Amid Beijing’s reluctance to ease its harsh rule in Tibet, some experts believe that change in the region will come only as a result of significant political and economic turmoil in China itself, while others caution that even a major upheaval may make little difference to Tibetans.
Gordon Chang, a China expert who predicted the failure of the Chinese state more than a decade ago, still asserts that the days of the ruling Chinese Communist Party (CCP) are numbered.
A slowing Chinese economy, together with growing anger in China over pollution, corruption, and income inequality, is going to bring about the collapse of the modern Chinese state and allow Tibet to free itself from Beijing’s rule, says Chang, author of the 2001 book The Coming Collapse of China.
“Within a short period, the modern Chinese state will fail. It will shake and stumble. The Chinese occupiers will leave Tibet,” Chang said, speaking last week at an event organized by the Washington-based International Campaign for Tibet.
Preoccupied at home by social chaos resulting from a collapse of the CCP, “I believe the regime will have to withdraw its troops, its police, and its officials,” said Chang.
These forces now underpin China’s presence and interests in the Himalayan region, Chang said.
And in their absence the hundreds of thousands of Han Chinese migrants who have poured into Tibet since Chinese troops invaded in 1949 will also leave, fearing retribution for more than six decades of abusive rule by Beijing, Chang added.
But an end of Party rule in China might not create the conditions necessary for freedom in Tibet, other experts say.
Party rule in China could end “in any number of ways,” such as by simply changing its name and current ideology, without necessarily making much difference to society,” Columbia University Tibet scholar Robbie Barnett told RFA.
“And even if there was a total collapse, it might not lead to any improvement in Tibetans’ situation.”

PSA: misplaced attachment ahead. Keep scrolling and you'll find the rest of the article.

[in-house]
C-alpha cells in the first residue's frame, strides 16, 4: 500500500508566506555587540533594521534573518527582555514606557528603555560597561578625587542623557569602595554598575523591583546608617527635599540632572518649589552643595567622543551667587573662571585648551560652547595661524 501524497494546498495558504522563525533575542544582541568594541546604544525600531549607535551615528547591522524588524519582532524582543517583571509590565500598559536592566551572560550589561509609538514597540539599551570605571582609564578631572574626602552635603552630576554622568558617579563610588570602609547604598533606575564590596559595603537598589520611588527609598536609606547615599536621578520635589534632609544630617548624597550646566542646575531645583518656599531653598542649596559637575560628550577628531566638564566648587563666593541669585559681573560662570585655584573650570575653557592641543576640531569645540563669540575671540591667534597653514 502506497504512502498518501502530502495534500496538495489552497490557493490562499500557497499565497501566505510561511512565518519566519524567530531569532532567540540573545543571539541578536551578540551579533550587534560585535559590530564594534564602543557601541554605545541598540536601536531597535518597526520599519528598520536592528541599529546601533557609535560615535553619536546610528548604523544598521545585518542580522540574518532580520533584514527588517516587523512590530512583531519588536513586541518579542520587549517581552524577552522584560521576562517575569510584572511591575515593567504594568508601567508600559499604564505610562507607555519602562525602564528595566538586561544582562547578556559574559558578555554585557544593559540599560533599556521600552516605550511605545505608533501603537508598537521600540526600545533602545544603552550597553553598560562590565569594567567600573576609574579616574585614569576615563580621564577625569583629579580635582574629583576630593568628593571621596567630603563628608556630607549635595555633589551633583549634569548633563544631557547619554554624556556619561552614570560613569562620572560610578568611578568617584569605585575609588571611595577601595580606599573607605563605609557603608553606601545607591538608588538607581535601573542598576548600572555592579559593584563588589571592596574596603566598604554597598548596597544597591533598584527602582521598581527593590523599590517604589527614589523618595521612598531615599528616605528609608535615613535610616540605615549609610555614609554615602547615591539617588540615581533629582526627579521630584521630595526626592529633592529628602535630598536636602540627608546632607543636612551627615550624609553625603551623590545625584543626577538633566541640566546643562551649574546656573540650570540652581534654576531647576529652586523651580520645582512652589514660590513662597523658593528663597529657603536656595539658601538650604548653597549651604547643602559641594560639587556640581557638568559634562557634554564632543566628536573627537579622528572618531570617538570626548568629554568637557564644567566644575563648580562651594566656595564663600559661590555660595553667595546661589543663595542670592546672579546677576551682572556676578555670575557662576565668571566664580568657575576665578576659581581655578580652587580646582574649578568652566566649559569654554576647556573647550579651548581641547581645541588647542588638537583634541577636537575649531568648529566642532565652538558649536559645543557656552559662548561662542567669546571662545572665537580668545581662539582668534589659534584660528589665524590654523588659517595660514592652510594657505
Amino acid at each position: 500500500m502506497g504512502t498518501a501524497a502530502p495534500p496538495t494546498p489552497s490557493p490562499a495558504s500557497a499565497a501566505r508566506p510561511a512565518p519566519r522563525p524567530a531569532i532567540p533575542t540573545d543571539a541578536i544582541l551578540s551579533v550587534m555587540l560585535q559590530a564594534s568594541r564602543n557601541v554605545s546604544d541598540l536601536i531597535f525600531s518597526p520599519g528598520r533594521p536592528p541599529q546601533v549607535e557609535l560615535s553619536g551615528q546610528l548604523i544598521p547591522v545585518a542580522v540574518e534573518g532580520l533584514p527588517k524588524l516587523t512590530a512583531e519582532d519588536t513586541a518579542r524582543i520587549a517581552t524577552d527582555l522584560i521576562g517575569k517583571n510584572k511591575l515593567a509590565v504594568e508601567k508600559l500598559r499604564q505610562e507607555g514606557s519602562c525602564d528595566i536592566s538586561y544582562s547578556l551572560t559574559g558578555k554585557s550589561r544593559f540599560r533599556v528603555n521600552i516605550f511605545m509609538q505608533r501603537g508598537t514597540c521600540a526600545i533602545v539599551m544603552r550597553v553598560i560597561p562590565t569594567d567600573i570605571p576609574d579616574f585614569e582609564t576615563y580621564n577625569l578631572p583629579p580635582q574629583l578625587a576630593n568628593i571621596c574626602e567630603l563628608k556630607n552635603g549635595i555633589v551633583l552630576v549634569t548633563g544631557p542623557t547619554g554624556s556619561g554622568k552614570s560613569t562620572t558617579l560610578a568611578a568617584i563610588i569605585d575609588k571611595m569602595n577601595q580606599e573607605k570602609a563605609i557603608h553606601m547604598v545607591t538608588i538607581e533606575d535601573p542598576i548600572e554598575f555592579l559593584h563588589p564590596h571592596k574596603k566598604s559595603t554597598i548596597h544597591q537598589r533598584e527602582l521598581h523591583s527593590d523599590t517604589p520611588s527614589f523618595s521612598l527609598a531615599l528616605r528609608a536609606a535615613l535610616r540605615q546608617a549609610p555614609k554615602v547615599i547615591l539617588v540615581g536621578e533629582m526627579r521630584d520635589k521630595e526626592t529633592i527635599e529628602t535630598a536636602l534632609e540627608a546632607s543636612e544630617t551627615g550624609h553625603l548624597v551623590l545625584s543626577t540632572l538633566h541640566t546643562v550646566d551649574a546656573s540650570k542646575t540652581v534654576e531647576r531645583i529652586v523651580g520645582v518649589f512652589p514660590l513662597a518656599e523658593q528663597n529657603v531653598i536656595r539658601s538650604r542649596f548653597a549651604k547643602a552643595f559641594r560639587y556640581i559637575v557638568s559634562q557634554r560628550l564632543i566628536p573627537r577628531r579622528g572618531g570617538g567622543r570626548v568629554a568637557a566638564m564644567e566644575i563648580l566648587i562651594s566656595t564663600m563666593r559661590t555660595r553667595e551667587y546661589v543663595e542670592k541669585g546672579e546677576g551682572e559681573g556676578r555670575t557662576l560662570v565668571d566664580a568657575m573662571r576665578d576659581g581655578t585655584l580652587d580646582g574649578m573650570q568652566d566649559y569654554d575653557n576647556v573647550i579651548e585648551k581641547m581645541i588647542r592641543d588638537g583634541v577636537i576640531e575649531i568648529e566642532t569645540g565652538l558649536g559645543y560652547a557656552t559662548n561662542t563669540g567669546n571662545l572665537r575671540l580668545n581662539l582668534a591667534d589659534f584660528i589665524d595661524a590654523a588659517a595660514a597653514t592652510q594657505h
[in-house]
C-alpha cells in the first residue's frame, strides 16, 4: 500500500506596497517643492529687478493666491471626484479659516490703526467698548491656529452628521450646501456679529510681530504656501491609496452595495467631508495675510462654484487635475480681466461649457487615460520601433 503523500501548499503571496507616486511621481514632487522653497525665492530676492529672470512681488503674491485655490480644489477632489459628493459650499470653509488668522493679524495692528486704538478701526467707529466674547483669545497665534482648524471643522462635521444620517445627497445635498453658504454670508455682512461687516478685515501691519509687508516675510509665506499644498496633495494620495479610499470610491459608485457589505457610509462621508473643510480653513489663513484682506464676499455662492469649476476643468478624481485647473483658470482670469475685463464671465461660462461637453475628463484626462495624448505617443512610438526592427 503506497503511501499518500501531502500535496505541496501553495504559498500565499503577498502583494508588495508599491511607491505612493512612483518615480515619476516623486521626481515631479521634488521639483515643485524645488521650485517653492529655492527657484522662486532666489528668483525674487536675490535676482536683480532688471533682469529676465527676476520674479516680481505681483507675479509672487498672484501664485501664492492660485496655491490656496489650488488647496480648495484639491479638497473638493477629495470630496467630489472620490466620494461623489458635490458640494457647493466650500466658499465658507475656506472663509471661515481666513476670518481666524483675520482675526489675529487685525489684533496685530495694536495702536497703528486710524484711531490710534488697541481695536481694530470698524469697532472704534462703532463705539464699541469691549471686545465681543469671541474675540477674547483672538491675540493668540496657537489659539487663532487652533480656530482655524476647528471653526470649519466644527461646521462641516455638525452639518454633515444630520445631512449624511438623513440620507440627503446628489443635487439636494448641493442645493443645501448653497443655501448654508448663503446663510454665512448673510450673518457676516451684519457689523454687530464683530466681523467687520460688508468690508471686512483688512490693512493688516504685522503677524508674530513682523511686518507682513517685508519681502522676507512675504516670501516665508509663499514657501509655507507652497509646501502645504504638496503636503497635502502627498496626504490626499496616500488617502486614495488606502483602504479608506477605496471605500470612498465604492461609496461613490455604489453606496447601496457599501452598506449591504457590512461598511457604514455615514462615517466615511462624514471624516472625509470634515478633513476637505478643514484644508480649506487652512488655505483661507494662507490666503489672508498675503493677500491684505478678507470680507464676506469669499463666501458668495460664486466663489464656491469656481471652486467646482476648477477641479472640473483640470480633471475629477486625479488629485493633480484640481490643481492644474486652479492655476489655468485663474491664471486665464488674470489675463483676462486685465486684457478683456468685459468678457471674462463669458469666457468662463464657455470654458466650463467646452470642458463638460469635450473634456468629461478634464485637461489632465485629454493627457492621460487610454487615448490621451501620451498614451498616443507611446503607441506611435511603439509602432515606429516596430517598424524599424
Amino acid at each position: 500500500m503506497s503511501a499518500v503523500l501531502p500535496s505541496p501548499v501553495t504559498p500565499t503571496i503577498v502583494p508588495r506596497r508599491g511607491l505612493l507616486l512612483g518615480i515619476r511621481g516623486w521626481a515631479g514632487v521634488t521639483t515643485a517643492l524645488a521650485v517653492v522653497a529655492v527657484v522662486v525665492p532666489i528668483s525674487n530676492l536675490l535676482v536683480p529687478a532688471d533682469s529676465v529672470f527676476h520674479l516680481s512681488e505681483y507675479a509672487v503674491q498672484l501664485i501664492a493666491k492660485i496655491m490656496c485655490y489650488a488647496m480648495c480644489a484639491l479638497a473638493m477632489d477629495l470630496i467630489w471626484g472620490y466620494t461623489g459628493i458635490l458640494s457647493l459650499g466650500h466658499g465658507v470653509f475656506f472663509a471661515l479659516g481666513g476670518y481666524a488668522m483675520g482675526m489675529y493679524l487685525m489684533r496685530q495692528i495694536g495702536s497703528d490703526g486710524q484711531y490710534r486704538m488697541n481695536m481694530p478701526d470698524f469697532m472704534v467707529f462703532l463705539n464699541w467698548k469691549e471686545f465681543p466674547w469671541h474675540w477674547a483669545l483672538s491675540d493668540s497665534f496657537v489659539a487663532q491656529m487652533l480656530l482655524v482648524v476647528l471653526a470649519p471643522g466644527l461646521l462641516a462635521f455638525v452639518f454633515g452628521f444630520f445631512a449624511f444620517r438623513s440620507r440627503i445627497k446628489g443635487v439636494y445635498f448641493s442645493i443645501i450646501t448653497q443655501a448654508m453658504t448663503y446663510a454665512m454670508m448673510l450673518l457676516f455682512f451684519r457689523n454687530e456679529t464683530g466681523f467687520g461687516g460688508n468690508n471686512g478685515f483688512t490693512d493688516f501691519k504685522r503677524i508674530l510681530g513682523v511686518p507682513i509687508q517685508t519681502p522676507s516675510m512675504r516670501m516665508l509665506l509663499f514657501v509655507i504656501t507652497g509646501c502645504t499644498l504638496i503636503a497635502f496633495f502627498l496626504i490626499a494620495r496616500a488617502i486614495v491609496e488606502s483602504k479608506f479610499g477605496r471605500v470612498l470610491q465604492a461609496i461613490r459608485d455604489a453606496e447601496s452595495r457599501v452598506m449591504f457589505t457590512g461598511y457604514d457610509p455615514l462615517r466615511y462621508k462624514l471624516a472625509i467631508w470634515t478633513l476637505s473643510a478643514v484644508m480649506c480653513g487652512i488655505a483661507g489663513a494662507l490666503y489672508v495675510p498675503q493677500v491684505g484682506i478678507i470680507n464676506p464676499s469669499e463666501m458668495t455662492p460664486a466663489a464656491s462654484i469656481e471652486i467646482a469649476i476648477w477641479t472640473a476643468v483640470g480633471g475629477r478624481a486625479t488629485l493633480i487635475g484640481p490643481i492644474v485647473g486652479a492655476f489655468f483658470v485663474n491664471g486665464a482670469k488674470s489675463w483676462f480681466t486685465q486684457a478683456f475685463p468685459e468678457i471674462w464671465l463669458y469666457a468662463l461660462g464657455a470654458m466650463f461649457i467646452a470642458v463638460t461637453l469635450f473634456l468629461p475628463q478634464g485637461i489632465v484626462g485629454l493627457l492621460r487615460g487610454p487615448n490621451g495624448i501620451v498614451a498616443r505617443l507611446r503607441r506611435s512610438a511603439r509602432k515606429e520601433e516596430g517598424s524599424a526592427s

Emerging from political turmoil, China could possibly even reorganize itself as a more nationalist and militarized state, Barnett said.
“Tempting scenarios” of a better future produced by outsiders or by history “can divert people from seeking practical or immediate solutions to their current situation,” Barnett said.
Elliot Sperling, a Tibet expert and associate professor of Central Eurasian Studies at Indiana University, noted that the 1911-1912 collapse of China’s Qing dynasty had allowed Tibet once before “to emerge free and independent of outside rule.”
If democratic forces play a role in the end of communist rule in China, elements of this group may be willing at least to listen to Tibetan grievances, Sperling said.
“But this is highly speculative,” he added.
Tibetan independence “would most likely be supported by most Tibetans,” Sperling said.
But Tibet’s India-based exile leaders may have weakened international support for a future independent Tibet by conceding now that Tibet is a part of China “as a core part of their political position” in a bid for greater autonomy, Sperling said.
“The exile leadership has spent over two decades effectively convincing international leaders that only a small number of radicals oppose their position.”
Speaking in Dharamsala, India, on March 10, Tibetan exile political leader Lobsang Sangay upheld his government’s policy, first proposed by Tibet’s exiled spiritual leader the Dalai Lama, by which Tibetan claims for independence are set aside in favor of a “genuine” autonomy under existing Chinese law.
“Tibet’s exile government is fully committed to the Middle Way Approach, which seeks genuine autonomy for Tibetans, to solve the issue of Tibet,” Sangay said.